• Another version of the USB wall plate charger of the present invention incorporates at least two USB ports USB1, USB2. More specifically, and as mentioned previously, this version of the USB wall plate charger is also mountable on an AC wall outlet (not shown) and may be used for charging an external electronic device. The USB wall plate charger, in accordance with this alternative embodiment, includes a housing 2, the housing 2 having a first wall 6 and at least a second wall 4, 8, the housing 2 defining an interior cavity.
  • The USB wall plate charger also includes power outlet prongs 16 mounted on and extending outwardly from the first wall 6 of the housing 2, just like the version of the charger described earlier, the power outlet prongs 16 being receivable by an AC wall outlet to allow the USB wall plate charger to be mounted on and supported by the AC wall outlet.
  • In accordance with this alternative embodiment, the charger includes at least a first USB port USB1 and a second USB port USB2. Each of the first USB port USB1 and the second USB port USB2 is situated on one of the other walls 4, 8 of the housing 2. Each of the at least first USB port USB1 and the second. USB port USB2 has a charge pin (Pin 1), a DATA+ pin (Pin 3) and a DATA− pin (Pin 2). Furthermore, each of the at least first USB port USB1 and the second USB port USB2 is provided with a charge voltage on the charge pin (Pin 1) thereof for charging an external electronic device electrically connected to one of the first USB port USB1 and the second USB port USB2. Additionally, the first USB port USB1 is provided with a first configuration voltage on one of the DATA+ pin (Pin 3) and the DATA− pin (Pin 2) thereof and a second configuration voltage on one of the DATA− pin and the DATA+ pin thereof. The second USB port USB2 is similarly provided with a third configuration voltage on one of the DATA+ pin and the DATA− pin thereof and a fourth configuration voltage on one of the DATA− pin and the DATA+ pin thereof.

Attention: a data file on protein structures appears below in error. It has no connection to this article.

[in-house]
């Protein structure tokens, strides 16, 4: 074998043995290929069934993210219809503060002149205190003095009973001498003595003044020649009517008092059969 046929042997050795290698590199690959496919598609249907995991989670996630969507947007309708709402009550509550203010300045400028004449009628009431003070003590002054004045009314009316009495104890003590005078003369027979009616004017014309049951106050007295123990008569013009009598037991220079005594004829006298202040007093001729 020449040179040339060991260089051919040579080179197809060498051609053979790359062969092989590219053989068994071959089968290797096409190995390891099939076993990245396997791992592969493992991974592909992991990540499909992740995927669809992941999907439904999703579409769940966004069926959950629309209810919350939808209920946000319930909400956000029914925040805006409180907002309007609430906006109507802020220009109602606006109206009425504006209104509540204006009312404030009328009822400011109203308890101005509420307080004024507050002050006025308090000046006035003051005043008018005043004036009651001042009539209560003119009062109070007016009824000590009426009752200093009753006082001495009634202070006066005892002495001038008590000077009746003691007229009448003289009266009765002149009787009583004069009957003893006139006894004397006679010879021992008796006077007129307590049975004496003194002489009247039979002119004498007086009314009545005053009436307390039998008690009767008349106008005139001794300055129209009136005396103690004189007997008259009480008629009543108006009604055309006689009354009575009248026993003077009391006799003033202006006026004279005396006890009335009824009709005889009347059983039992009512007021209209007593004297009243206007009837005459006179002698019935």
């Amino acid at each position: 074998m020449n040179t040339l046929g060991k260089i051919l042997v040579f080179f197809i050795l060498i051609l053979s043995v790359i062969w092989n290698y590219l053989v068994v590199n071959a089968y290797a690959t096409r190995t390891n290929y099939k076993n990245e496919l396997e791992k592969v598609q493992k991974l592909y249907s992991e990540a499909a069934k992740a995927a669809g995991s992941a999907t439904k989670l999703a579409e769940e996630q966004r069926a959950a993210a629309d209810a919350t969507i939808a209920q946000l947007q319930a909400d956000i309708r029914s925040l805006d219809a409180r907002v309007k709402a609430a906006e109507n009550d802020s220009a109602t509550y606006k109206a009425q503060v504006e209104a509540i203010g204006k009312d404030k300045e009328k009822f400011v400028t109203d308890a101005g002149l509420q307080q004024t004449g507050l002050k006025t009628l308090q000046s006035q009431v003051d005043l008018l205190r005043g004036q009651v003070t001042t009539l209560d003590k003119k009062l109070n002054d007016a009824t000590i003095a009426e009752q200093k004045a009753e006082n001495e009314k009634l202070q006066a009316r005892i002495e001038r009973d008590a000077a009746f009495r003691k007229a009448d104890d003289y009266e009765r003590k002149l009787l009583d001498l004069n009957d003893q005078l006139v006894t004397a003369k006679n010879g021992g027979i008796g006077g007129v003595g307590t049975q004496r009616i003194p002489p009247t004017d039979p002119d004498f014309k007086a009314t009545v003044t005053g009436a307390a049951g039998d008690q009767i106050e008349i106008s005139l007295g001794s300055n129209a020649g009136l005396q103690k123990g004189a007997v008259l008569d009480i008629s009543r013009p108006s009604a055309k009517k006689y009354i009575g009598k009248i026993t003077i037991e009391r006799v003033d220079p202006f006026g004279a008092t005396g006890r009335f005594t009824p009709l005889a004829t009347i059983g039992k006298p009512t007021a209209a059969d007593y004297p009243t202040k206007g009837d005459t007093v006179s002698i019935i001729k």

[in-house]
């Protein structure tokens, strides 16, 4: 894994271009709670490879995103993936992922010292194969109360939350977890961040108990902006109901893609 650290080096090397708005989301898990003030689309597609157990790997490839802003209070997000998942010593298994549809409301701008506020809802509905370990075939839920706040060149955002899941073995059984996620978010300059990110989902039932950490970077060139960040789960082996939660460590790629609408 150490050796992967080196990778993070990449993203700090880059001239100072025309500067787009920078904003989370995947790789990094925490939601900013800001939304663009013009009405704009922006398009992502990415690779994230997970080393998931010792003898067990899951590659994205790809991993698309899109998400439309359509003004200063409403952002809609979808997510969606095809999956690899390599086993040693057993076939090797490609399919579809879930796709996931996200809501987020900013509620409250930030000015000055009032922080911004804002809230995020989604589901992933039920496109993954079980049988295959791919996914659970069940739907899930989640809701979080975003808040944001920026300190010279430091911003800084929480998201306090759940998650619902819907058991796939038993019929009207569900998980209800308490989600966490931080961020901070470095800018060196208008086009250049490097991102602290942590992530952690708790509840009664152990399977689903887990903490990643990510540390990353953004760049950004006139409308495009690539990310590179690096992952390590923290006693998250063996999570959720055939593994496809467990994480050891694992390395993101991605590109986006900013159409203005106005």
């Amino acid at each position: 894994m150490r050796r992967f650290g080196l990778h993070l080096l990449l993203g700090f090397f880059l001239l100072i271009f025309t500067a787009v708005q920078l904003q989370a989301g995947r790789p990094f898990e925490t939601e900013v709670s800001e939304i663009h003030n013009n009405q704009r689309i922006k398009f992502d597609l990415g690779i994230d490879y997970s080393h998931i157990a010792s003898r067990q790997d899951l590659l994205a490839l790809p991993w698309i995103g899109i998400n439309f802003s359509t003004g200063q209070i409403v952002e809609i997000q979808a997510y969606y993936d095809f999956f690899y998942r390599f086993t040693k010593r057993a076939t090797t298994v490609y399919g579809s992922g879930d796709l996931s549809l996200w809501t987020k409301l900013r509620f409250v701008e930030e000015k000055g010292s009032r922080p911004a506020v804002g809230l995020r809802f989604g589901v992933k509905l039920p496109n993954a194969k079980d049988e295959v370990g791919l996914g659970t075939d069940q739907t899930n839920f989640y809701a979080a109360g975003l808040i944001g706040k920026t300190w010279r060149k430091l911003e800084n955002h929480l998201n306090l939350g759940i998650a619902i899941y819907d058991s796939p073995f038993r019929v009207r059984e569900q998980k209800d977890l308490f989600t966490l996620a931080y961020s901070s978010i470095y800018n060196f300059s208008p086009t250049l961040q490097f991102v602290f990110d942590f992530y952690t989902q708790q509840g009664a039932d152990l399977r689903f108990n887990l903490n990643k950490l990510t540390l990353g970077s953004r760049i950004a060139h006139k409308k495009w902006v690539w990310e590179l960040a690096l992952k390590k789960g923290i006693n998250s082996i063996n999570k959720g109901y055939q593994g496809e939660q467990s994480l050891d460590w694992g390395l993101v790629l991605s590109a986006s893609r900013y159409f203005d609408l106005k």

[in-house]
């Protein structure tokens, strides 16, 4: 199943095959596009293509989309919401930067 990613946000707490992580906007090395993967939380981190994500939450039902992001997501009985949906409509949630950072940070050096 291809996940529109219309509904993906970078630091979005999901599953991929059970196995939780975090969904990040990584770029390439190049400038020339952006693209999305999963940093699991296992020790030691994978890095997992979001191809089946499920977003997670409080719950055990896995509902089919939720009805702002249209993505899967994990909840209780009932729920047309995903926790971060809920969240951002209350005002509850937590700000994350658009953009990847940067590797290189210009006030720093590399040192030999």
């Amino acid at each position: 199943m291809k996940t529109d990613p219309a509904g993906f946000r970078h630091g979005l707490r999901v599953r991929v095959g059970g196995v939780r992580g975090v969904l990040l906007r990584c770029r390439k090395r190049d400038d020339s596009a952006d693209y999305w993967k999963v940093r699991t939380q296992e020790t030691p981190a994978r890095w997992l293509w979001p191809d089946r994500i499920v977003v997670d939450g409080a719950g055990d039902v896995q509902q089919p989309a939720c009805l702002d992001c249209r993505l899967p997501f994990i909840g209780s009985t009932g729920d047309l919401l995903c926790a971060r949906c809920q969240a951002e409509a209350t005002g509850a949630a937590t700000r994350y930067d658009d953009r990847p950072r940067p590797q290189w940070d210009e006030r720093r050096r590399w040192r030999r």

• The USB wall plate charger described above further includes a power conversion circuit 82 situated within the interior cavity of the housing 2. The power conversion circuit 82 is electrically coupled to the power outlet prongs 16 and converts an AC voltage provided on the AC wall outlet 15 on which the USB wall plate charger is mounted to a DC voltage. The charge voltage provided to the charge pin (Pin 1) of each of the first USB port USB1 and the second USB port USB2 is derived from the DC voltage from the power conversion circuit 82.
  • This USB wall plate charger also includes a first charging profile configuration circuit 84 and a second charging profile configuration circuit 86. Each of the first charging profile configuration circuit 84 and the second charging profile configuration circuit 84 is situated within the interior cavity of the housing 2. The first charging profile configuration circuit 84 is responsive to the DC voltage from the power conversion circuit 82 and generates the first configuration voltage provided to one of the DATA+ pin and the DATA− pin of the first USB port USB1 and the second configuration voltage provided to one of the DATA− pin and the DATA+ pin of the first USB port. Similarly, the second charging profile configuration circuit 86 is responsive to the DC voltage from the power conversion circuit 82 and generates the third configuration voltage provided to one of the DATA+ pin and the DATA− pin of the second USB port USB2 and the fourth configuration voltage provided to one of the DATA− pin and the DATA+ pin of the second USB port.